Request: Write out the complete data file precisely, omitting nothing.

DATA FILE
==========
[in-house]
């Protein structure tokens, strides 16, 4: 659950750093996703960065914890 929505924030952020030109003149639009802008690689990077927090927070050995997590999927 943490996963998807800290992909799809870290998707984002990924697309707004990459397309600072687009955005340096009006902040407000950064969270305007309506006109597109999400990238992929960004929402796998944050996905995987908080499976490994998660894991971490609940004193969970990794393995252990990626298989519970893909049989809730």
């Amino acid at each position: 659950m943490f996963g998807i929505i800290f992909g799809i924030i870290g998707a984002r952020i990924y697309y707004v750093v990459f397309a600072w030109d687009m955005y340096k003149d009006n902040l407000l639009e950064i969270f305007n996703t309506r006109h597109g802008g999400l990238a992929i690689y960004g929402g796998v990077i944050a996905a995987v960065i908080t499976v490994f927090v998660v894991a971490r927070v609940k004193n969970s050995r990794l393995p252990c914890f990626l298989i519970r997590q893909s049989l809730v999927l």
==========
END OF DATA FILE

[in-house]
């Protein structure tokens, strides 16, 4: 659950750093996703960065914890 929505924030952020030109003149639009802008690689990077927090927070050995997590999927 943490996963998807800290992909799809870290998707984002990924697309707004990459397309600072687009955005340096009006902040407000950064969270305007309506006109597109999400990238992929960004929402796998944050996905995987908080499976490994998660894991971490609940004193969970990794393995252990990626298989519970893909049989809730």
């Amino acid at each position: 659950m943490f996963g998807i929505i800290f992909g799809i924030i870290g998707a984002r952020i990924y697309y707004v750093v990459f397309a600072w030109d687009m955005y340096k003149d009006n902040l407000l639009e950064i969270f305007n996703t309506r006109h597109g802008g999400l990238a992929i690689y960004g929402g796998v990077i944050a996905a995987v960065i908080t499976v490994f927090v998660v894991a971490r927070v609940k004193n969970s050995r990794l393995p252990c914890f990626l298989i519970r997590q893909s049989l809730v999927l």